3 strategies to mitigate interest rate risk


While the mainstream news may make a song and dance about interest rates – the majority of the population merely think of the impact on their mortgage rates. Even then, due to the gradual nature, it’s very rarely going to be life-changing.

When it comes to significant investments, it’s a different ball game though. Suddenly, millions of dollars are at stake, just with a slight tweak of the interest rate.

This is one of the reasons why advice on interest rate risk management from the hedging experts at JCRA is so well sought after – it can have huge consequences on an investor’s bottom line and needs to be approached accordingly.

Following on from the above, we are now going to take a look at three different strategies for mitigating this risk, and making sure that losing out is not an option if there is a slight adjustment to the interest rates.

Strategy #1 – Buying futures

Anyone who keeps tabs on the financial industry will all know about futures – they are pretty much the bread and butter of this market. Nevertheless, it’s something that’s also only used by sophisticated investors who know what they are doing.

The process involves purchasing at a specified interest rate, that’s set regardless of how the market fluctuates. Naturally, there’s a cost involved in this strategy, but it’s seen as one of the most common forms of hedging for the simple reason that there’s a great degree of certainty involved in the transactions.

Strategy #2 – Purchasing high yield bonds

This is perhaps one of the more complicated strategies, but one which can work wonders for a lot of investors.

High yield bonds are those bonds within companies who have somewhat inconsistent finances. Whether it’s due to their debt levels, or lack of earnings, we’re not going to speculate. The big point is that they might default – and in a strange way this makes them attractive for an investor. It means that investors are able to obtain higher yields and subsequently, make higher returns.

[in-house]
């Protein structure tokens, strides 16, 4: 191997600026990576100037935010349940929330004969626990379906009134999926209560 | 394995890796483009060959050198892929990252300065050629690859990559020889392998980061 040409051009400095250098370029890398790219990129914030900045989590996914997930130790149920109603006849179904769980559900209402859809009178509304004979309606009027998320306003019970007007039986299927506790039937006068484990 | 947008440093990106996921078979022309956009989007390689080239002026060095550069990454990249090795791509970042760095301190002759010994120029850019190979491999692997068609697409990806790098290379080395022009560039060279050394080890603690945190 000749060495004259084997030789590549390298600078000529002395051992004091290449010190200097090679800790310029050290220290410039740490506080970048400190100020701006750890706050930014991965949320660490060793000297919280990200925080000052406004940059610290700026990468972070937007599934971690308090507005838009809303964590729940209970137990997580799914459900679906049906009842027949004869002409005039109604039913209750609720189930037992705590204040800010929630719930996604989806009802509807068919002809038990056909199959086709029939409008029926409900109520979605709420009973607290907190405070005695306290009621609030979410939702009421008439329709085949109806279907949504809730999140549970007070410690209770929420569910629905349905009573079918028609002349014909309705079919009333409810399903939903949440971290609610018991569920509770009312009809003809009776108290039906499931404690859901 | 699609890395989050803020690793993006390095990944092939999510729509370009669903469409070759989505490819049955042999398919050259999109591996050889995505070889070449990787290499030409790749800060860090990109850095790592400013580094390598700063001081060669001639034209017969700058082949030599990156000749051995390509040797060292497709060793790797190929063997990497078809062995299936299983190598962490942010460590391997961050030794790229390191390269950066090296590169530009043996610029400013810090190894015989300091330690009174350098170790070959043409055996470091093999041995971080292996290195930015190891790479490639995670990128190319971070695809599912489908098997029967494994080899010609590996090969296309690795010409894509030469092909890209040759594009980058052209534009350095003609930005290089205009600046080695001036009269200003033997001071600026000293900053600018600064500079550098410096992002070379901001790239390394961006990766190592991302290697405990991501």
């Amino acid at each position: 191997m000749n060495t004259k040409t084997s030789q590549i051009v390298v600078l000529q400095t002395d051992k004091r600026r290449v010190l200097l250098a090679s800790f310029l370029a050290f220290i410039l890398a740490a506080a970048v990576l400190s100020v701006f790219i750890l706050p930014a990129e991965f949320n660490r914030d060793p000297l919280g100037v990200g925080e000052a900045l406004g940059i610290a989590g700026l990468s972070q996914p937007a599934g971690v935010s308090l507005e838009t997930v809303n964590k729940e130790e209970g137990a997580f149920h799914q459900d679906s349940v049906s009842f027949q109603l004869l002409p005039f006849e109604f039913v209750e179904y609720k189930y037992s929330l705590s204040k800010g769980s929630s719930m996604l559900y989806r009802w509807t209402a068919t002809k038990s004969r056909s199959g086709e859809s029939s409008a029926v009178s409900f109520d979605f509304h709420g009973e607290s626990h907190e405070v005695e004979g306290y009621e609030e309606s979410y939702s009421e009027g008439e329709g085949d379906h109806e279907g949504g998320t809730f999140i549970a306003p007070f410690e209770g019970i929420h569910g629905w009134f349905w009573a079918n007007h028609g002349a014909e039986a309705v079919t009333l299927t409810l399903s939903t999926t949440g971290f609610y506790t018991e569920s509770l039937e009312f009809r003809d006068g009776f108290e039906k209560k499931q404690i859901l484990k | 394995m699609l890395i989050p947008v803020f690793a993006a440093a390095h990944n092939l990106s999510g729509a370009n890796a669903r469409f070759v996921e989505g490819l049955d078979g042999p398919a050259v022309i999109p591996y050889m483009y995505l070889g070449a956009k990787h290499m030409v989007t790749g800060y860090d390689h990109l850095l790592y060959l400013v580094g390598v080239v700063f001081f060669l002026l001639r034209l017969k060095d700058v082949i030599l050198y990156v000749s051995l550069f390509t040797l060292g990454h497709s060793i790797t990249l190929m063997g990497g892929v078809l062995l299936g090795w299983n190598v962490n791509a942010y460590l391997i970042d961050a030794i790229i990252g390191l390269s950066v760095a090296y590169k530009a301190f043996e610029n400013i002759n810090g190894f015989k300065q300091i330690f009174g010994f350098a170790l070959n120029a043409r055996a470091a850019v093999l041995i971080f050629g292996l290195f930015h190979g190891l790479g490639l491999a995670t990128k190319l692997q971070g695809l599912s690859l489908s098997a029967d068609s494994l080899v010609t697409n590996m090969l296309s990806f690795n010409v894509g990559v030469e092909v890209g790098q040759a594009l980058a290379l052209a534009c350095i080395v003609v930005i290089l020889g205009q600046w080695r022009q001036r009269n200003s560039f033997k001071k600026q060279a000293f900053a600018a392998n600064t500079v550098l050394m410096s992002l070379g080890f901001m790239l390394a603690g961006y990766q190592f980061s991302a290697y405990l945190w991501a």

Of course, there’s an element of risk here. However, if an investor can transition their portfolio to include high yield bonds, of the short-term variety, it means that they are diversified sufficiently to usually mitigate the hedging risks.

We should also make a point about floating rate bonds here. As the name might suggest, this is something where the rate frequently changes – with these changes usually based on interest rates. By buying these with the short-term in mind, the varying interest rates don’t matter quite as much as you’ll have more of a forecast of the rates in the short term future.

Strategy #3 – Selling long-term bonds

On the subject of bonds, let’s move to any long-term bonds that an investor might own.

When interest rates start to rise, the prices of these long-term bonds usually start to fall. Ultimately, it means that the best approach is to sell and mitigate risk this way.


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Founded in 1994 by the late Pamela Hulse Andrews, Cascade Business News (CBN) became Central Oregon’s premier business publication. CascadeBusNews.com • CBN@CascadeBusNews.com

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